Chapter 2.2: Finding the right data
This chapter explains what to do if, after defining a problem, you discover that data needed to solve it is not readily available.
We previously discussed how, in order to answer a policy question, you may need to transform it into one or more research questions. But the transformation process doesn’t end here as you will need to formulate research questions as data questions in order to proceed. This new pathway is not without challenges because finding the right datasets can be difficult and time-consuming. The worst thing that can happen is you will discover that the required data does not exist or, if it does, can’t be used due to compatibility issues.
Embarking on a data discovery journey
The data discovery process should begin with a simple question: “What data do I need?” A good starting point can be an extended baseline analysis of the current datasets that your organisation has access to. While doing the stock-take, make sure to enlist all datasets, including all the idle ones e.g. a dataset that is too big to process on a personal computer.
In parallel, try to organise one or more brainstorming sessions with your colleagues. Write down every single idea that emerges from the creative process and don’t worry too much about whether a suggested dataset exists or not. This can be verified at the next stage.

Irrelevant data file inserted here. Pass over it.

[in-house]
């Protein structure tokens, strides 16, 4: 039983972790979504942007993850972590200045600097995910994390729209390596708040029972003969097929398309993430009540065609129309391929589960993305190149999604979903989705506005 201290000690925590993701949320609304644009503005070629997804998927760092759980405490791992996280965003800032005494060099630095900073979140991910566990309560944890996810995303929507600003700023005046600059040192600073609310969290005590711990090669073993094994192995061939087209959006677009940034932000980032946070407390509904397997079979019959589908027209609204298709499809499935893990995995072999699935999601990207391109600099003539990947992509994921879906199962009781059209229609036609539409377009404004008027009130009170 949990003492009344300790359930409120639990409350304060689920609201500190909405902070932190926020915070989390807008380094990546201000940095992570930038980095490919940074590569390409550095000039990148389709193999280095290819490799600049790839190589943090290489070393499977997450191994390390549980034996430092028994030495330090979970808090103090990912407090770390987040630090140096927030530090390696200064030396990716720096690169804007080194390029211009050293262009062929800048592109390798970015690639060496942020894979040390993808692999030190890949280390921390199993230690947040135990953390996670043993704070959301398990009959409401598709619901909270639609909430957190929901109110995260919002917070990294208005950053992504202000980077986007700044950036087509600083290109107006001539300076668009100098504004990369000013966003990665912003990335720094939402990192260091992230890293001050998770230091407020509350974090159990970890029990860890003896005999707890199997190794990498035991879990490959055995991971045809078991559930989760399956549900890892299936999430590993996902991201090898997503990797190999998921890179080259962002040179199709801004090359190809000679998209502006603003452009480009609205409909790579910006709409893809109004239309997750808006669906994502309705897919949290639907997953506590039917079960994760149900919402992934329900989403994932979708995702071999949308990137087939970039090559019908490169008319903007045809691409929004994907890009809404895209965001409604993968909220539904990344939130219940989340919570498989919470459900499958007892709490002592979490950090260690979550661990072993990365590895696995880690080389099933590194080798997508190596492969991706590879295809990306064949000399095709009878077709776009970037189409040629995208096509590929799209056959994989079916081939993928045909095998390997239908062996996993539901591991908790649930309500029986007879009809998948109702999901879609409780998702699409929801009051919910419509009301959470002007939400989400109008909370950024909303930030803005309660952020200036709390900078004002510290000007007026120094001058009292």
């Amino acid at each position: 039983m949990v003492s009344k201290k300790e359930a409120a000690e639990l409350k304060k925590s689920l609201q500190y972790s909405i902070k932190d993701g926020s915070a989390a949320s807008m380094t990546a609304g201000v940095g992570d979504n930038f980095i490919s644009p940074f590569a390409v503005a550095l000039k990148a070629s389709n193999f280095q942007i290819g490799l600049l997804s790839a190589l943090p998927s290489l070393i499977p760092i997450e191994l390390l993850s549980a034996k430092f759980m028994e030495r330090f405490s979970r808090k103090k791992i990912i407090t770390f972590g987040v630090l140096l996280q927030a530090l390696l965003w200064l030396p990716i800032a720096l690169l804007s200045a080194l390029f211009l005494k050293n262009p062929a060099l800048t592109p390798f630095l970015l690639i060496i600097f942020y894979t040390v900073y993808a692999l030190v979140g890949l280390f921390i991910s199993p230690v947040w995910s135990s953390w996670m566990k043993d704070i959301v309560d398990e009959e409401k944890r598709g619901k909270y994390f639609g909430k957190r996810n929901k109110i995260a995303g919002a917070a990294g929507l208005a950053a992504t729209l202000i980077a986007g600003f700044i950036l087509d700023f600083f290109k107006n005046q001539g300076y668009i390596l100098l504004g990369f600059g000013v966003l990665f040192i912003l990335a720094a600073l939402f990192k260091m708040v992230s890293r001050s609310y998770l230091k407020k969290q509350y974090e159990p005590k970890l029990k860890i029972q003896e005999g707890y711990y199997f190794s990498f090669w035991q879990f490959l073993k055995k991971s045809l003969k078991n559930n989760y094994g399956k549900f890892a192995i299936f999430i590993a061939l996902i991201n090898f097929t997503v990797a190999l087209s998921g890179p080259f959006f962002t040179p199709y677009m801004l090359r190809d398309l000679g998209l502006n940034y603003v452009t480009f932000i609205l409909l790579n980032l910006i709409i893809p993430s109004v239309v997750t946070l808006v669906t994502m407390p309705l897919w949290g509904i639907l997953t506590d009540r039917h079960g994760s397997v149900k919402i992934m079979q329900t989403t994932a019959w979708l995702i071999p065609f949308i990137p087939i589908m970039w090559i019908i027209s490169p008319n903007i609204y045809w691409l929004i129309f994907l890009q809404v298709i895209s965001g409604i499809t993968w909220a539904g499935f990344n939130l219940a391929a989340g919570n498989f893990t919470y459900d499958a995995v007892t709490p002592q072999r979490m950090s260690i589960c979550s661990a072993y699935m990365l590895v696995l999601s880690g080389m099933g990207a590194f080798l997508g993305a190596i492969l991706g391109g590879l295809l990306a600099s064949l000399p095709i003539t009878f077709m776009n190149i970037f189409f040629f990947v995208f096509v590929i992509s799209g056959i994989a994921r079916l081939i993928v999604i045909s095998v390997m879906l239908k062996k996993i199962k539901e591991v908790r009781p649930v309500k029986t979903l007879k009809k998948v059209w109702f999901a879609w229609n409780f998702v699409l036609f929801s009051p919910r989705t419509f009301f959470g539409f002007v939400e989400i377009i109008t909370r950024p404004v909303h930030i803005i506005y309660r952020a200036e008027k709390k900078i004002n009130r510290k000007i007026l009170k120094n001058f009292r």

It is also a good idea to consult external stakeholders through round tables, surveys and/or focus groups. Once you have your longlist of datasets ready it’s time to check which ones are available.
The data does not exist, yet
It is probably unavoidable that some datasets on your longlist will not exist. What we learned in PoliVisu is that it is difficult to start collecting new data on your own from scratch. As most projects tend to have relatively short time horizons, such an initiative may be neither feasible nor practical, and so it is advisable to consider existing sources even if they come from someone else.
The data exists, but...
The fact that data exists does not automatically mean you can use it. For one, the data owner could be another public body, in which case a data sharing agreement is in order. For another, if data is owned by a private company, most certainly they will not want to give it for free. Regardless of who you want to get data from (public or private), it is always a good idea to seek advice from your legal department and the Data Protection Officer before proceeding with an agreement/deal.
Even if data is owned by your organisation, harnessing its full potential can be difficult due to e.g.
Substandard quality as evidenced by faults, errors, missing values etc.
High level of complexity that can only tackled by an experienced data scientists (raises a data literacy issue)
Outdated records and missing metadata
It is only when all these issues are addressed that you can start using existing data for your policy/research questions.
Figure 8. Data discovery process